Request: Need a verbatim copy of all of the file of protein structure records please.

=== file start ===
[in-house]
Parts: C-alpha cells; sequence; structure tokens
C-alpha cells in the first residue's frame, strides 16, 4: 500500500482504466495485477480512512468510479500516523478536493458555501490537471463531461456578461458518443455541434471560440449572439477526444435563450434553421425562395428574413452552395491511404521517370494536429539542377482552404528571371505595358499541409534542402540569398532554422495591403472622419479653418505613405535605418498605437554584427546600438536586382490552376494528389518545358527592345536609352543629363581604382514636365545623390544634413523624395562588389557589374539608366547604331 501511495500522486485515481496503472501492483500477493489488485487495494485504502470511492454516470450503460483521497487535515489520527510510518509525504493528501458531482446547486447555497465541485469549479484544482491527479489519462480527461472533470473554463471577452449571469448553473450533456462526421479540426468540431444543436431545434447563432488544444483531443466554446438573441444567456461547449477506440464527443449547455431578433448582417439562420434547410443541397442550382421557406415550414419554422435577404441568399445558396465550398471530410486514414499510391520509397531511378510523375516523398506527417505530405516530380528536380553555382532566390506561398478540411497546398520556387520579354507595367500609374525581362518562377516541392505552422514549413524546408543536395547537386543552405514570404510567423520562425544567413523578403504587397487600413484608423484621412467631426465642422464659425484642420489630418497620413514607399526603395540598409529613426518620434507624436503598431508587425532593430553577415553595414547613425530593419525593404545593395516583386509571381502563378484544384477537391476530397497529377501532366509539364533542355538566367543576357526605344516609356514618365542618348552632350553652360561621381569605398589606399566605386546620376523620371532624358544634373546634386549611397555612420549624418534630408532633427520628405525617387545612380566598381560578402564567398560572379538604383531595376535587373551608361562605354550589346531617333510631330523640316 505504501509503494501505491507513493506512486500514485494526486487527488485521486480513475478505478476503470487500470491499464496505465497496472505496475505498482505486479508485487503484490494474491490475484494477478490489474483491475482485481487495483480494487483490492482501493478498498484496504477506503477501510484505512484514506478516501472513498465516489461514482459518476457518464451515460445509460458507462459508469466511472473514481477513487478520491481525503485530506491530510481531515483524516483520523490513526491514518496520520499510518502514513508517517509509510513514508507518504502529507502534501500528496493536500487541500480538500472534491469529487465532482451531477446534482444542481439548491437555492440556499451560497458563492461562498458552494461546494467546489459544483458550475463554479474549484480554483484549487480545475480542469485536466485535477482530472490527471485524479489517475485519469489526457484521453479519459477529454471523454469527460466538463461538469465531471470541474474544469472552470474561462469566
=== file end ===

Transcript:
[in-house]
Parts: C-alpha cells; sequence; structure tokens
C-alpha cells in the first residue's frame, strides 16, 4: 500500500482504466495485477480512512468510479500516523478536493458555501490537471463531461456578461458518443455541434471560440449572439477526444435563450434553421425562395428574413452552395491511404521517370494536429539542377482552404528571371505595358499541409534542402540569398532554422495591403472622419479653418505613405535605418498605437554584427546600438536586382490552376494528389518545358527592345536609352543629363581604382514636365545623390544634413523624395562588389557589374539608366547604331 501511495500522486485515481496503472501492483500477493489488485487495494485504502470511492454516470450503460483521497487535515489520527510510518509525504493528501458531482446547486447555497465541485469549479484544482491527479489519462480527461472533470473554463471577452449571469448553473450533456462526421479540426468540431444543436431545434447563432488544444483531443466554446438573441444567456461547449477506440464527443449547455431578433448582417439562420434547410443541397442550382421557406415550414419554422435577404441568399445558396465550398471530410486514414499510391520509397531511378510523375516523398506527417505530405516530380528536380553555382532566390506561398478540411497546398520556387520579354507595367500609374525581362518562377516541392505552422514549413524546408543536395547537386543552405514570404510567423520562425544567413523578403504587397487600413484608423484621412467631426465642422464659425484642420489630418497620413514607399526603395540598409529613426518620434507624436503598431508587425532593430553577415553595414547613425530593419525593404545593395516583386509571381502563378484544384477537391476530397497529377501532366509539364533542355538566367543576357526605344516609356514618365542618348552632350553652360561621381569605398589606399566605386546620376523620371532624358544634373546634386549611397555612420549624418534630408532633427520628405525617387545612380566598381560578402564567398560572379538604383531595376535587373551608361562605354550589346531617333510631330523640316 505504501509503494501505491507513493506512486500514485494526486487527488485521486480513475478505478476503470487500470491499464496505465497496472505496475505498482505486479508485487503484490494474491490475484494477478490489474483491475482485481487495483480494487483490492482501493478498498484496504477506503477501510484505512484514506478516501472513498465516489461514482459518476457518464451515460445509460458507462459508469466511472473514481477513487478520491481525503485530506491530510481531515483524516483520523490513526491514518496520520499510518502514513508517517509509510513514508507518504502529507502534501500528496493536500487541500480538500472534491469529487465532482451531477446534482444542481439548491437555492440556499451560497458563492461562498458552494461546494467546489459544483458550475463554479474549484480554483484549487480545475480542469485536466485535477482530472490527471485524479489517475485519469489526457484521453479519459477529454471523454469527460466538463461538469465531471470541474474544469472552470474561462469566